CALCIUM AND VITAMIN D PLAY KEY ROLE IN BONE HEALTH. PEOPLE WHO ARE DEFICIENT IN THEIR CALCIUM AND VITAMIN D INTAKE ARE AT A HIGH RISK OF DEVELOPING OSTEOPOROSIS IN THEIR LIFE TIME.
There has been a lot of confusion lately on how much calcium and vitamin D people need. The paper published last year about calcium intake and its possible risk for heart attack has caused a lot of concern amongst the people. However, there are plenty of evidence that have established no connection between calcium supplements and heart disease.
The women’s health initiative for example was a randomized controlled trial which included 36,000 women who took 1000 mg of calcium supplements along with 400 IU of vitamin D daily. There was no increase risk for heart attacks or strokes. The key is not to take excessive amount of calcium which could possibly could increase heart disease. The committee concluded that daily calcium of 700 mg is sufficient for children aged 1 to 3 years; 1,000 mg is sufficient for children aged 4 to 8 years; and no more than 1,300 mg is sufficient for adolescents aged 9 to 18 years. For adults aged 19 to 71 years, 1,000 mg is sufficient to meet daily calcium needs. Women aged 51 years and older and men older than 71 years need no more than 1,200 mg per day.
A lot of my patients think that they can take as much supplements as they want and it would be okay. However, supplements can also be harmful. One of the things that may be true is that excessive amount of calcium more than 2000 mg/day could be harmful to the heart. Most adults need about 1000-1200 mg of calcium daily. My preference is to obtain all of it through diet. However, there are many people who do not take dairy products on a daily basis. The good news is that there are a lot of vegetables, fruits, and nuts that contain calcium as well.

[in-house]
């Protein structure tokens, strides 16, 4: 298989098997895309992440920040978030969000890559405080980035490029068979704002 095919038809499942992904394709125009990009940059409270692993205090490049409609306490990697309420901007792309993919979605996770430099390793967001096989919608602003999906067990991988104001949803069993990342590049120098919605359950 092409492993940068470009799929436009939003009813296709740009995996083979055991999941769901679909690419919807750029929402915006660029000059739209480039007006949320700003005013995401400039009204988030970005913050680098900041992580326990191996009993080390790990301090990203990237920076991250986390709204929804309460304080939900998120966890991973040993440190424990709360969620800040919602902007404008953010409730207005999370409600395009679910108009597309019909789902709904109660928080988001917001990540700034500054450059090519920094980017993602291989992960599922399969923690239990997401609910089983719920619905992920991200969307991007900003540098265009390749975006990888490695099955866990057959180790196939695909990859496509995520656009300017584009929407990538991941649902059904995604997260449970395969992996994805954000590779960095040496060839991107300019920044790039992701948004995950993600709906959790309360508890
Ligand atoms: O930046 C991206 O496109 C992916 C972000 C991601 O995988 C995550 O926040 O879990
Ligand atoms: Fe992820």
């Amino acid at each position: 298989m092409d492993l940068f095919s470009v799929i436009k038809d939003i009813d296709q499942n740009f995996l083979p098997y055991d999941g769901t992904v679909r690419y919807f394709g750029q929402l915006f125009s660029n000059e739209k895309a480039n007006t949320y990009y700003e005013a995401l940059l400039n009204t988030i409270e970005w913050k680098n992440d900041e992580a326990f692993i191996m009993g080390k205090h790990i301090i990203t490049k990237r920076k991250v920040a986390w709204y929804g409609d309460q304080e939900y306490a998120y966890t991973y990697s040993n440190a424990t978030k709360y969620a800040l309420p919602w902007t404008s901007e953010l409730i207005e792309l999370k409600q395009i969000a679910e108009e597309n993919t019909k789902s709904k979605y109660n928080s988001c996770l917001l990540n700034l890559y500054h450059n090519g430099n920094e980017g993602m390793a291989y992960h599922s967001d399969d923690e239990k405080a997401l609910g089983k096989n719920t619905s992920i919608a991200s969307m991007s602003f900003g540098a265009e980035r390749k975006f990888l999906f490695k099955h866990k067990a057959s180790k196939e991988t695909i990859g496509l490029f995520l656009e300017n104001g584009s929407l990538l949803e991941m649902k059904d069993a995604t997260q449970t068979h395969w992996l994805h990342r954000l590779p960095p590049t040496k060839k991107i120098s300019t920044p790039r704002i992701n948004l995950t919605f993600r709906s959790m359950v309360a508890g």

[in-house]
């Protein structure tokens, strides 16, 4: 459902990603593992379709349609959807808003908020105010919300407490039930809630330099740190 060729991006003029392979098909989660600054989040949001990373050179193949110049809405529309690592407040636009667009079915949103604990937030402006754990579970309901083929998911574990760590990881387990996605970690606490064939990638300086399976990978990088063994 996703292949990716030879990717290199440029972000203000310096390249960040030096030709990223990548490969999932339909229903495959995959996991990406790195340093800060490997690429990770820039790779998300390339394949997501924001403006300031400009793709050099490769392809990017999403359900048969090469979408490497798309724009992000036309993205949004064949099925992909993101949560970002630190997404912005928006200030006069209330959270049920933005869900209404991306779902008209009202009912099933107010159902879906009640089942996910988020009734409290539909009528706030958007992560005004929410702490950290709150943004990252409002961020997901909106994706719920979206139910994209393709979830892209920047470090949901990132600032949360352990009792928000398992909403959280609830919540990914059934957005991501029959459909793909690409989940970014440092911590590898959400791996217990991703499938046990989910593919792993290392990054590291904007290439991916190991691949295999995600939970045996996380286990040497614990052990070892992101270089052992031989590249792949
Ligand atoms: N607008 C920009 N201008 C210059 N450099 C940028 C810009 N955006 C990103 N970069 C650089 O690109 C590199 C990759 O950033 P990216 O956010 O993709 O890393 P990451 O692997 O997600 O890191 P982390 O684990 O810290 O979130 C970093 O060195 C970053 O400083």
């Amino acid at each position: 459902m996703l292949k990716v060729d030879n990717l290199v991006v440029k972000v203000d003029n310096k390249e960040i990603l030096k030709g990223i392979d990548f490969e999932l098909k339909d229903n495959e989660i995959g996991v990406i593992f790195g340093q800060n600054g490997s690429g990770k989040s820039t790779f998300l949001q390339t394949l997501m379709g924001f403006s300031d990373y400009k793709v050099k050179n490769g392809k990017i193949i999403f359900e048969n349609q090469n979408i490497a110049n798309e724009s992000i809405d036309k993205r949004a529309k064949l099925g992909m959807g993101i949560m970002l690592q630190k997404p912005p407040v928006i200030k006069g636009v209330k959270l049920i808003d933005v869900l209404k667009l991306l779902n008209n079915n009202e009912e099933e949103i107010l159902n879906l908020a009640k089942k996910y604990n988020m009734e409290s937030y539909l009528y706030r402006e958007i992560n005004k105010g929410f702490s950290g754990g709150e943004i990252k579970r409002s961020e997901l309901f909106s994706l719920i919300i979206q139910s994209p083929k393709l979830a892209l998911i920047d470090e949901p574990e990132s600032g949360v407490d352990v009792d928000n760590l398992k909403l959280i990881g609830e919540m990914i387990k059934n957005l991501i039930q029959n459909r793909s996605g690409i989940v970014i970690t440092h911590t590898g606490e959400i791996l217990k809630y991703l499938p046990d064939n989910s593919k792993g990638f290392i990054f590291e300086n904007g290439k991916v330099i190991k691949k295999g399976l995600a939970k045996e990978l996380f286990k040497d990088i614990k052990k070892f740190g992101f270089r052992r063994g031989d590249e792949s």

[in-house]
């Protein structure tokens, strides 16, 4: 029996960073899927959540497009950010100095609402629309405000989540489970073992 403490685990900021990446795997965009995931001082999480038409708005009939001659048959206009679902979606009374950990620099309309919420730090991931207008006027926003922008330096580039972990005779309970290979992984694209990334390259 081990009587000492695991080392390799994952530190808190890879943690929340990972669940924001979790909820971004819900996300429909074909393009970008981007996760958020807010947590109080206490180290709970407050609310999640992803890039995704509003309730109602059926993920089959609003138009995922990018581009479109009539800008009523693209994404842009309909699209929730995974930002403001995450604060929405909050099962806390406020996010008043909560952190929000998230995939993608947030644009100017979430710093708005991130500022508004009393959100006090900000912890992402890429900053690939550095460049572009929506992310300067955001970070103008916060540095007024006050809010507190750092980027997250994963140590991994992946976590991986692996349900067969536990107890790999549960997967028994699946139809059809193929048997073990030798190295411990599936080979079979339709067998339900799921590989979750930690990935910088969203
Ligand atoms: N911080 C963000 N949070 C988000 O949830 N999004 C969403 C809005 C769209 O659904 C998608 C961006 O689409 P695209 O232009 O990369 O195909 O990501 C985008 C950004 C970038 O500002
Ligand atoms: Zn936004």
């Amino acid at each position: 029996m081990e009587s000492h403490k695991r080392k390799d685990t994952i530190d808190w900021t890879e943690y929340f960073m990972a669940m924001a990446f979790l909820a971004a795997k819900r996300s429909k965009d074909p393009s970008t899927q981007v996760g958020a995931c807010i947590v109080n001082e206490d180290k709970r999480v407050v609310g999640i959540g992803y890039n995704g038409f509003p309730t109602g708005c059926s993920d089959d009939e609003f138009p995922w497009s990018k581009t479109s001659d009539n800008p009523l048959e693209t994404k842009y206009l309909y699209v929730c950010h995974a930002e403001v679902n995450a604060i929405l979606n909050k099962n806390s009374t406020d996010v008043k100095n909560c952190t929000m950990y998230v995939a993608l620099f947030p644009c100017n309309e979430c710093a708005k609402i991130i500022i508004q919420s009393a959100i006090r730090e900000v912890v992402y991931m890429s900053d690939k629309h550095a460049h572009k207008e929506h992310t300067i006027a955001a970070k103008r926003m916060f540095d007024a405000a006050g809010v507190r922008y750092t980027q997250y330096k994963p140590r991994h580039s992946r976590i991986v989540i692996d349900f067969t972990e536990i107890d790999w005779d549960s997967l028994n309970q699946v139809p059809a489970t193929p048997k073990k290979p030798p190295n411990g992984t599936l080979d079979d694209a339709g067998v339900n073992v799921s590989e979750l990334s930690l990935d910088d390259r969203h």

At the same time, most of us do not have a balanced diet. Therefore, my recommendations to my patients who do not have a well enough diet to make 1000-1200 mg of calcium is to take one 500mg calcium /400 IU vitamin D supplement per day and try to get the rest through dietary intake.
The content of this article is not intended to be a substitute for professional medical advice, diagnosis, or treatment. Always seek the advice of your physician or other qualified health provider with any questions you may have regarding a medical condition.